IN the preceding chapter we have said that, under the expression "overthrow of the enemy," we understand the real absolute aim of the "act of war;" now we shall see what remains to be done when the conditions under which this object might be attained do not exist.
These conditions presuppose a great physical or moral superiority, or a great spirit of enterprise, an innate propensity to extreme hazards. Now where all this is not forthcoming, the aim in the act of war can only be of two kinds; either the conquest of some small or moderate portion of the enemy's country, or the defence of our own until better times; this last is the usual case in defensive war.
Whether the one or the other of these aims is of the right kind, can always be settled by calling to mind the expression used in reference to the last. The waiting till more favourable times implies that we have reason to expect such times hereafter, and this waiting for, that is, defensive war, is always based on this prospect; on the other hand, offensive war, that is, the taking advantage of the present moment, is always commanded when the future holds out a better prospect, not to ourselves, but to our adversary.
The third case, which is probably the most common, is when neither party has anything definite to look for from the future, when therefore it furnishes no motive for decision. In this case, the offensive war is plainly imperative upon him who is politically the aggressor, that is, who has the positive motive; for he has taken up arms with that object, and every moment of time which is lost without any good reason, is so much lost time for him.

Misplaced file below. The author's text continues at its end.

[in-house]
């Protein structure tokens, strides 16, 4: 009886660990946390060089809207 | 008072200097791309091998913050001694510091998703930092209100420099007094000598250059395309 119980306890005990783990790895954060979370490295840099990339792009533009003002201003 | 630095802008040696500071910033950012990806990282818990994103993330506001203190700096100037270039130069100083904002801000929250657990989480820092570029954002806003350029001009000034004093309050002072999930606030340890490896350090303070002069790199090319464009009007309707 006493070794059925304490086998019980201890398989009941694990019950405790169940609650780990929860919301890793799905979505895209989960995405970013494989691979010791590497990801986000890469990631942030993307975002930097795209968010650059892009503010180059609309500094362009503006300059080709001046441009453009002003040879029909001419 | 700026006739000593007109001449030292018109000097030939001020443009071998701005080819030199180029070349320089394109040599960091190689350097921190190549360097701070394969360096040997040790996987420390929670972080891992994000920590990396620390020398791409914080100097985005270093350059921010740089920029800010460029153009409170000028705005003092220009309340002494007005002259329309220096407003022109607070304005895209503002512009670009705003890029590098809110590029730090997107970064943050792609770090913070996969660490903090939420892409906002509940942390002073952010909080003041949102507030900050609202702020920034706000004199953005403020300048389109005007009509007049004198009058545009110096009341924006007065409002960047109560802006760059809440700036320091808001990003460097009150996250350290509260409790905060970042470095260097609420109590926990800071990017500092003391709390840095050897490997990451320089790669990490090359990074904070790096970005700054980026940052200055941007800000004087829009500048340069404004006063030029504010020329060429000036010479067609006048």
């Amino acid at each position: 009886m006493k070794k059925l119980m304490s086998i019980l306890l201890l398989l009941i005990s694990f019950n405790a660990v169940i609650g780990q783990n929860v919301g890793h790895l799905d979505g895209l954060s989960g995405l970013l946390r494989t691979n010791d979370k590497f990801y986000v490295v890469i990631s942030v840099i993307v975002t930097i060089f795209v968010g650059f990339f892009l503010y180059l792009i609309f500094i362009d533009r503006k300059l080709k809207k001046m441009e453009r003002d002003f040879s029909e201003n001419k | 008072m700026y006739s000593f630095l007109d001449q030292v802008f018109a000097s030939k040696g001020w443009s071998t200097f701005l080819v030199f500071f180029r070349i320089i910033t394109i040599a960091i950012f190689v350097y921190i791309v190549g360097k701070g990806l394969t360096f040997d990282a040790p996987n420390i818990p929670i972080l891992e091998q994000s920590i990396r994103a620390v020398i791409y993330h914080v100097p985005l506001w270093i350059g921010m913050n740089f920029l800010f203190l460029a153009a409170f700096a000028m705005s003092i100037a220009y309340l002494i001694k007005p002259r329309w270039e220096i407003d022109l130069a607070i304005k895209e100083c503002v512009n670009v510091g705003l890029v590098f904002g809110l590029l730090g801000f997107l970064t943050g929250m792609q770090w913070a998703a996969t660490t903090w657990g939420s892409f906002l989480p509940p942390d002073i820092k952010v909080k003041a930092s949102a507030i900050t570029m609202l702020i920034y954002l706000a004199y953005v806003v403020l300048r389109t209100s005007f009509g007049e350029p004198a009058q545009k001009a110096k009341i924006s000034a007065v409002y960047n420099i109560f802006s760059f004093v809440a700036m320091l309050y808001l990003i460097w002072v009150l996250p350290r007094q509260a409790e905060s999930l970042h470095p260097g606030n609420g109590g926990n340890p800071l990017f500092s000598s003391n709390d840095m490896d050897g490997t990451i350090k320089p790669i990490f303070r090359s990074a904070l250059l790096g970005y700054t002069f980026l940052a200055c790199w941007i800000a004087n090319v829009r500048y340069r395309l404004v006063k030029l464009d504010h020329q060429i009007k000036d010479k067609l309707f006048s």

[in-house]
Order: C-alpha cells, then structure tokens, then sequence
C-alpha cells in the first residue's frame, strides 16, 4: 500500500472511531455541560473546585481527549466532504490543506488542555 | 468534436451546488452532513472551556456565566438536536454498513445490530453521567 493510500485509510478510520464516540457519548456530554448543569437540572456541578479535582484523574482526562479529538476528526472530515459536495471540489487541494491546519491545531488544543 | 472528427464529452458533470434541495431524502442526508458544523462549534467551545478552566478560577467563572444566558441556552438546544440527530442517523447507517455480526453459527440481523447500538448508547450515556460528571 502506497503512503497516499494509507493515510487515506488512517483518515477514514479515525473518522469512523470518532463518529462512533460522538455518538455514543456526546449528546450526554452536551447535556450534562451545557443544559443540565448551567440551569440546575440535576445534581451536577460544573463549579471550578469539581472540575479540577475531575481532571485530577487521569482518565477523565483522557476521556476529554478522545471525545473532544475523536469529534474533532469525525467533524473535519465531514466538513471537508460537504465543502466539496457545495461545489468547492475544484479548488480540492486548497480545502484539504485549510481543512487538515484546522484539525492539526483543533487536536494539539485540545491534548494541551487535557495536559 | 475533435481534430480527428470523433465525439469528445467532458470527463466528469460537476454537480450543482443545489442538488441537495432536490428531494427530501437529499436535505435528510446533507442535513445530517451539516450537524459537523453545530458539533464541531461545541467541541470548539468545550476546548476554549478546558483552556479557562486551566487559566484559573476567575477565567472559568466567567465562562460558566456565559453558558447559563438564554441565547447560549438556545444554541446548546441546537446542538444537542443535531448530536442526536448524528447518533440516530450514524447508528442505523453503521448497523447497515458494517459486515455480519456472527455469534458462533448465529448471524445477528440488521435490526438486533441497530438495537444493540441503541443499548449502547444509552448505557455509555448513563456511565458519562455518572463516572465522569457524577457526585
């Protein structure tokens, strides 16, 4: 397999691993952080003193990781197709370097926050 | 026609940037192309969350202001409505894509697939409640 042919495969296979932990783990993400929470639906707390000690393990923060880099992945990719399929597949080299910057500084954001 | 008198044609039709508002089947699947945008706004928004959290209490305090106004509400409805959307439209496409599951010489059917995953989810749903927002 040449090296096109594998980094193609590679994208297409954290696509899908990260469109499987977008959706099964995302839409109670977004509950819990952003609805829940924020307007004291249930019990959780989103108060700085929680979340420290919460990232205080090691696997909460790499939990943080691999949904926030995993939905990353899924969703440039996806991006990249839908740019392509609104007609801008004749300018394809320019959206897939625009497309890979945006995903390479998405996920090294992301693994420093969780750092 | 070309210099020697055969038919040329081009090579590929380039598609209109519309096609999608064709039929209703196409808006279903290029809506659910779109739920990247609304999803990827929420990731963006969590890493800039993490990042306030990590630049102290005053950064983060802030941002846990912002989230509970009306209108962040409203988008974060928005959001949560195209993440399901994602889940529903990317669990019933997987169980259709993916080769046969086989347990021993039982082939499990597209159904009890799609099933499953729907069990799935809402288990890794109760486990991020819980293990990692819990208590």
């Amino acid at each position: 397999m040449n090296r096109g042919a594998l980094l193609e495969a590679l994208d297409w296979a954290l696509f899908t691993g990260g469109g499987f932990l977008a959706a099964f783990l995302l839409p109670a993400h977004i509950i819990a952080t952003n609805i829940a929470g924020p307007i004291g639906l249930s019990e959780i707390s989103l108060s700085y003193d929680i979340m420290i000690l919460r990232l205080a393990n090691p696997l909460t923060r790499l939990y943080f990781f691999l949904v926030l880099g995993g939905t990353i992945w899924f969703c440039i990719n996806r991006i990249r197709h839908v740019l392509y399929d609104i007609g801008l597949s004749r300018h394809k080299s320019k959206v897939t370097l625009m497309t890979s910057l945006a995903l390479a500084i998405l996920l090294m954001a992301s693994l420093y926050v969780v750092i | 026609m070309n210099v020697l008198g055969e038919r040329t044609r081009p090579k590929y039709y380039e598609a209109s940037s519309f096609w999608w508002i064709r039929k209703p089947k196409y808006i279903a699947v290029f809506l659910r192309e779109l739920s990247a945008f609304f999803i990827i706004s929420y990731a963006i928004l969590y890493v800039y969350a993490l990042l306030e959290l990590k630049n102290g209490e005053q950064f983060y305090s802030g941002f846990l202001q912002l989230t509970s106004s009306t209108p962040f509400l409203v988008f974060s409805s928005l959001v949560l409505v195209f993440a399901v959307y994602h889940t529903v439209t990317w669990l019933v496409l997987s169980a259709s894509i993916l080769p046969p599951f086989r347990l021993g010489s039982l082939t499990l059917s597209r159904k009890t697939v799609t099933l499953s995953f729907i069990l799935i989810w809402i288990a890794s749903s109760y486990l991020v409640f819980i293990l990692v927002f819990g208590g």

We have here decided for offensive or defensive war on grounds which have nothing to do with the relative forces of the combatants respectively, and yet it may appear that it would be nearer right to make the choice of the offensive or defensive chiefly dependent on the mutual relations of combatants in point of military strength; our opinion is, that in doing so we should just leave the right road. The logical correctness of our simple argument no one will dispute; we shall now see whether in the concrete case it leads to the contrary.
Let us suppose a small State which is involved in a contest with a very superior power, and foresees that with each year its position will become worse: should it not, if war is inevitable, make use of the time when its situation is furthest from the worst? Then it must attack, not because the attack in itself ensures any advantages—it will rather increase the disparity of forces—but because this State is under the necessity of either bringing the matter completely to an issue before the worst time arrives, or of gaining, at least, in the mean time, some advantages which it may hereafter turn to account. This theory cannot appear absurd. But if this small State is quite certain that the enemy will advance against it, then, certainly, it can and may make use of the defensive against its enemy to procure a first advantage; there is then at any rate no danger of losing time.
If, again, we suppose a small State engaged in war with a greater, and that the future has no influence on their decisions, still, if the small State is politically the assailant, we demand of it also that it should go forward to its object.
If it has had the audacity to propose to itself a positive end in the face of superior numbers, then it must also act, that is, attack the foe, if the latter does not save it the trouble. Waiting would be an absurdity; unless at the moment of execution it has altered its political resolution, a case which very frequently occurs, and contributes in no small degree to give wars an indefinite character.
These considerations on the limited object apply to its connection both with offensive war and defensive war; we shall consider both in separate chapters. But we shall first turn our attention to another phase.
Hitherto we have deduced the modifications in the object of war solely from intrinsic reasons. The nature of the political view (or design) we have only taken into consideration in so far as it is or is not directed at something positive. Everything else in the political design is in reality something extraneous to war; but in the second chapter of the first book (End and Means in War) we have already admitted that the nature of the political object, the extent of our own or the enemy's demand, and our whole political relation practically have a most decisive influence on the conduct of the war, and we shall therefore devote the following chapter to that subject specially.